DÉBORAH DANOWSKI is a lecturer in the Philosophy Department of the Pontifical Catholic University of Rio de Janeiro (PUC-Rio) and a National Council of Scientific and Technological Development (CNPq) researcher. She holds a PhD in Philosophy (PUC-Rio, 1991) and was a postdoctoral researcher at the University of Paris IV (Paris-Sorbonne) under the supervision of Michel Fichant (2001). Déborah’s research is mainly in early modern metaphysics, and, more recently, in political and philosophical ecology. Among her main works are “Ordem e desordem na Teodicéia de Leibniz” (2011), “Dic cur hic? Ou o que significa estar aqui” (2012), “O hiperrealismo das mudanças climáticas e as várias faces do negacionismo” (2012), “Predicados como acontecimentos em Leibniz” (2013), and Há mundo por vir? Ensaio sobre os medos e os fins (with Eduardo Viveiros de Castro).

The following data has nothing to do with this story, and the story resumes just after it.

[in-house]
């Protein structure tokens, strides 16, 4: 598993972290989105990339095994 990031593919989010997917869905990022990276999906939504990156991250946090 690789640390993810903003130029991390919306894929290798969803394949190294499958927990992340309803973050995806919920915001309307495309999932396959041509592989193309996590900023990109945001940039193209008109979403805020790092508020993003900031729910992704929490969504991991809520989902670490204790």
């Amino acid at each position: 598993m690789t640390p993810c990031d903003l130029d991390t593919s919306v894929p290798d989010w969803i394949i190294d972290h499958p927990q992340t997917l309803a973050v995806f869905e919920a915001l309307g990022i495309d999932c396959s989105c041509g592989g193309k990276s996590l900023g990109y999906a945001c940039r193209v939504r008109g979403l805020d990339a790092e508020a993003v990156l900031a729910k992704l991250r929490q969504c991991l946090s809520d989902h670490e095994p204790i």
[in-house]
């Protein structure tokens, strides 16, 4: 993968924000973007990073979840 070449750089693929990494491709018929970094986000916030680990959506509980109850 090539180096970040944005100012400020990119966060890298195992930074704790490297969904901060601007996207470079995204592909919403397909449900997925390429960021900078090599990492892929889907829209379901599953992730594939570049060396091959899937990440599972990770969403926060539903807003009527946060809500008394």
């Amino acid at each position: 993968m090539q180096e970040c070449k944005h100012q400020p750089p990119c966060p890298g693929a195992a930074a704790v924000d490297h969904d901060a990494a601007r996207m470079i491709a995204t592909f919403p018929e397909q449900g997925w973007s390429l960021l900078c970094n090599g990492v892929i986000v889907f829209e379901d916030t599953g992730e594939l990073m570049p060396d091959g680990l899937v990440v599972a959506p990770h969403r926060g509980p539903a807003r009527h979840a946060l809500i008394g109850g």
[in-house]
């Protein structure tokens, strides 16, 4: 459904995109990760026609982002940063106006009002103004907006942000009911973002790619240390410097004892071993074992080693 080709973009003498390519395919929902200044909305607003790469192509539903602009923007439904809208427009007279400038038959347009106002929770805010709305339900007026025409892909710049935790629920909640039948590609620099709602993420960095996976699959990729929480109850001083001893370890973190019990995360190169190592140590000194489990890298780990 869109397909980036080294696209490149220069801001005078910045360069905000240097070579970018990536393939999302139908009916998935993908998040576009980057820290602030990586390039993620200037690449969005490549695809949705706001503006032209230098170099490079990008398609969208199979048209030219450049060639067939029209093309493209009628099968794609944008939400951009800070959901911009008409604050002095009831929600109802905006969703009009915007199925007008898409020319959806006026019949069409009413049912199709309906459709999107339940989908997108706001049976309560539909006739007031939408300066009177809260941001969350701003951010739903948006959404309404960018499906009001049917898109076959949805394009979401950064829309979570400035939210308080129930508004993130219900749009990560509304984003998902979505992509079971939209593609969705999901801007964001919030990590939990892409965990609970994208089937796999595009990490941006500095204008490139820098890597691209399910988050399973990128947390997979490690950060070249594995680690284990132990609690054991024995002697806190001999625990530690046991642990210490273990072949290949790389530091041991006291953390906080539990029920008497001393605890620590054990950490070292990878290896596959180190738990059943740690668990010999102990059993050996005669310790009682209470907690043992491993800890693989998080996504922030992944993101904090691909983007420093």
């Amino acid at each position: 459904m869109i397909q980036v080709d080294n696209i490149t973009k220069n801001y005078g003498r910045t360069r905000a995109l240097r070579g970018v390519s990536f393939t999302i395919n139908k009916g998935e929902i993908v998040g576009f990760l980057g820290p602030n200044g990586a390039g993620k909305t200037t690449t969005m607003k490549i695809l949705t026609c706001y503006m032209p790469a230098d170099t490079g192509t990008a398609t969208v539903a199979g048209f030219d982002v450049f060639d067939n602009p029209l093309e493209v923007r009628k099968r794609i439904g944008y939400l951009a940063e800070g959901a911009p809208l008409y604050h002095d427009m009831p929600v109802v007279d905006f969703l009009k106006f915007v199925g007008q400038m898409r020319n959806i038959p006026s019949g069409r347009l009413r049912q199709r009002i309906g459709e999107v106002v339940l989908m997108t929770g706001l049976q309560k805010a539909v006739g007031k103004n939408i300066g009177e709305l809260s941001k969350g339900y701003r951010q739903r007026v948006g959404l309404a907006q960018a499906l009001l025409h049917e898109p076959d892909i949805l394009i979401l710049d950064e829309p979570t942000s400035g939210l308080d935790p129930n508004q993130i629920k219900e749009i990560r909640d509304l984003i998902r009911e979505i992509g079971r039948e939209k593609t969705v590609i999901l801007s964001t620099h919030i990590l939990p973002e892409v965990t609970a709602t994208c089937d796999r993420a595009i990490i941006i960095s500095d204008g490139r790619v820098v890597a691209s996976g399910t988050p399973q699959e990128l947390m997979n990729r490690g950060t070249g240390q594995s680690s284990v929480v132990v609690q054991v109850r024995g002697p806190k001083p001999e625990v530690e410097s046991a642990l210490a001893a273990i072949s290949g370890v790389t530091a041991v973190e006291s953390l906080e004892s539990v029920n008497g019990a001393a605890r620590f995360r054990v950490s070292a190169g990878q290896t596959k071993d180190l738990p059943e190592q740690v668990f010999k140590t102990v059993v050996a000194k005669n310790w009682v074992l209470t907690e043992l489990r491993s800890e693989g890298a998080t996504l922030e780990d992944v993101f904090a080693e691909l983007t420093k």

MICHELLE SOMMER is a doctoral candidate in Art History, Theory, and Criticism at PPGAV/UFRGS and works as a teacher, researcher, and curator in the visual arts. In 2015 she was a visiting researcher at Central Saint Martins/University of the Arts London in the Exhibition Studies program. She holds a degree in architecture and an MA in urban and regional planning from PROPUR/UFRGS. She has written Territorialidade negra: a herança africana em Porto Alegre, uma abordagem sócio-espacial (2011) and edited the book Práticas contemporâneas do mover-se (2015). She recently cocurated the 11th edition of Abre-Alas (2015), A Gentil Carioca, Rio de Janeiro). She has curated the residency program Estado de deriva em residência móvel, (Chapada dos Veadeiros, 2014/2015) and Mimetismo (Casa de Rui Barbosa, Rio de Janeiro, 2014, parallel to the International Colloquium The Thousand Names of Gaia). In 2013, she was the cocoordinator of museography for the 9th Mercosul Biennial, Porto Alegre. She is currently a faculty member at the Parque Lage Visual Arts School, Rio de Janeiro, and is preparing an exhibition on Brazilian modernist critic Mario Pedrosa (1900–1981) with Gabriel Pérez-Barreiro, which will open at the Reina Sofía Museum, Madrid in 2017.